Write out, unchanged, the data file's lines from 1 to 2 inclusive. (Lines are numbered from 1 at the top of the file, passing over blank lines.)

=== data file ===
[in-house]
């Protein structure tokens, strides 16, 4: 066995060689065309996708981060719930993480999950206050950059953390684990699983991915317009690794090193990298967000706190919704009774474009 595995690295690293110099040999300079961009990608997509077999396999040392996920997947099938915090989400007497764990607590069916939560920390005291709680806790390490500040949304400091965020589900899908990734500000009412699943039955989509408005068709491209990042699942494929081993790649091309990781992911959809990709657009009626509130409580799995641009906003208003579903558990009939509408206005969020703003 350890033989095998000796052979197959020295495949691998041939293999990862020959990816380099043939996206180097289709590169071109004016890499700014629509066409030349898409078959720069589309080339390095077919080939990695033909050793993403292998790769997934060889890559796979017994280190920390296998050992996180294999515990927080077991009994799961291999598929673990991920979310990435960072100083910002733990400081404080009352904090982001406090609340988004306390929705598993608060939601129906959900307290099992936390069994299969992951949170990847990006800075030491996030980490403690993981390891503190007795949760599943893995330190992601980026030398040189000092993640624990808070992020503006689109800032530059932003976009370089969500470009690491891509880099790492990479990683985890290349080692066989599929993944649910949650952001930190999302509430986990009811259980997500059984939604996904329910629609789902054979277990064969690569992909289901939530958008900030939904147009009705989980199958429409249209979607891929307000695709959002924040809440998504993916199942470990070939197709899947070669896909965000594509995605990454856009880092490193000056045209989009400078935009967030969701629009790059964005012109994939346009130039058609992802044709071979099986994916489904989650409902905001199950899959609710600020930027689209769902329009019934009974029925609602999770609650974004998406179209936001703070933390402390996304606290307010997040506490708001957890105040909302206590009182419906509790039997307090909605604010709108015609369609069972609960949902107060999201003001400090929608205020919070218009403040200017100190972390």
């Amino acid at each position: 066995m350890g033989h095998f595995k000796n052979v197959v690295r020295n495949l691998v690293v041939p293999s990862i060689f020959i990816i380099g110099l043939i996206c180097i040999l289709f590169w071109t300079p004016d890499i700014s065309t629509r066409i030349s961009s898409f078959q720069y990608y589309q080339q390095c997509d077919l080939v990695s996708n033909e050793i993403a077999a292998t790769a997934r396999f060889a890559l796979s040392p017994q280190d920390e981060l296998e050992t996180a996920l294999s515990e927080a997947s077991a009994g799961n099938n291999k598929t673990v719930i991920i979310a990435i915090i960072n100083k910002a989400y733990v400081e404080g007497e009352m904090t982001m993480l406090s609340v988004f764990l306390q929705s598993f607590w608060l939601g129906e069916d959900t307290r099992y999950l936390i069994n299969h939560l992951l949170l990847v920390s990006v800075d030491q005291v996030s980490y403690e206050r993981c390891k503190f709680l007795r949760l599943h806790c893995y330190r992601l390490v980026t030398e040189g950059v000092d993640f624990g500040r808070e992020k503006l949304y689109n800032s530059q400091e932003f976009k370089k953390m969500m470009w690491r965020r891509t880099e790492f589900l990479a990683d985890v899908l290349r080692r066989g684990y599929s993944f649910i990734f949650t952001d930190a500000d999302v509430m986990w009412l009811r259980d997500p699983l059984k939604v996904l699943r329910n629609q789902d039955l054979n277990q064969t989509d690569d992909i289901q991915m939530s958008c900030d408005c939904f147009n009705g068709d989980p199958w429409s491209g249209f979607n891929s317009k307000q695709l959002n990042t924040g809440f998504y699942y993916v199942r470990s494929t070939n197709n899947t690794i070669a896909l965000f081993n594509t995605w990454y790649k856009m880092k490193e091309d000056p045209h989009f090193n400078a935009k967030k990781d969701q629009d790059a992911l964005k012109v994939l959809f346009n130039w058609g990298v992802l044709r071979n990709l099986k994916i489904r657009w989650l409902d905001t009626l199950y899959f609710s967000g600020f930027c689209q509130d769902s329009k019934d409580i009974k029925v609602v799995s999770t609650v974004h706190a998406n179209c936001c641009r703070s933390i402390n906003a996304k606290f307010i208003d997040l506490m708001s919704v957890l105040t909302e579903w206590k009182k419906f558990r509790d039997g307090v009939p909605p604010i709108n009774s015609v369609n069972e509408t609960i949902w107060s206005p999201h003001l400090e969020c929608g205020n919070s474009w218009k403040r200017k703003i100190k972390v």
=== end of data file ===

[in-house]
């Protein structure tokens, strides 16, 4: 066995060689065309996708981060719930993480999950206050950059953390684990699983991915317009690794090193990298967000706190919704009774474009 595995690295690293110099040999300079961009990608997509077999396999040392996920997947099938915090989400007497764990607590069916939560920390005291709680806790390490500040949304400091965020589900899908990734500000009412699943039955989509408005068709491209990042699942494929081993790649091309990781992911959809990709657009009626509130409580799995641009906003208003579903558990009939509408206005969020703003 350890033989095998000796052979197959020295495949691998041939293999990862020959990816380099043939996206180097289709590169071109004016890499700014629509066409030349898409078959720069589309080339390095077919080939990695033909050793993403292998790769997934060889890559796979017994280190920390296998050992996180294999515990927080077991009994799961291999598929673990991920979310990435960072100083910002733990400081404080009352904090982001406090609340988004306390929705598993608060939601129906959900307290099992936390069994299969992951949170990847990006800075030491996030980490403690993981390891503190007795949760599943893995330190992601980026030398040189000092993640624990808070992020503006689109800032530059932003976009370089969500470009690491891509880099790492990479990683985890290349080692066989599929993944649910949650952001930190999302509430986990009811259980997500059984939604996904329910629609789902054979277990064969690569992909289901939530958008900030939904147009009705989980199958429409249209979607891929307000695709959002924040809440998504993916199942470990070939197709899947070669896909965000594509995605990454856009880092490193000056045209989009400078935009967030969701629009790059964005012109994939346009130039058609992802044709071979099986994916489904989650409902905001199950899959609710600020930027689209769902329009019934009974029925609602999770609650974004998406179209936001703070933390402390996304606290307010997040506490708001957890105040909302206590009182419906509790039997307090909605604010709108015609369609069972609960949902107060999201003001400090929608205020919070218009403040200017100190972390």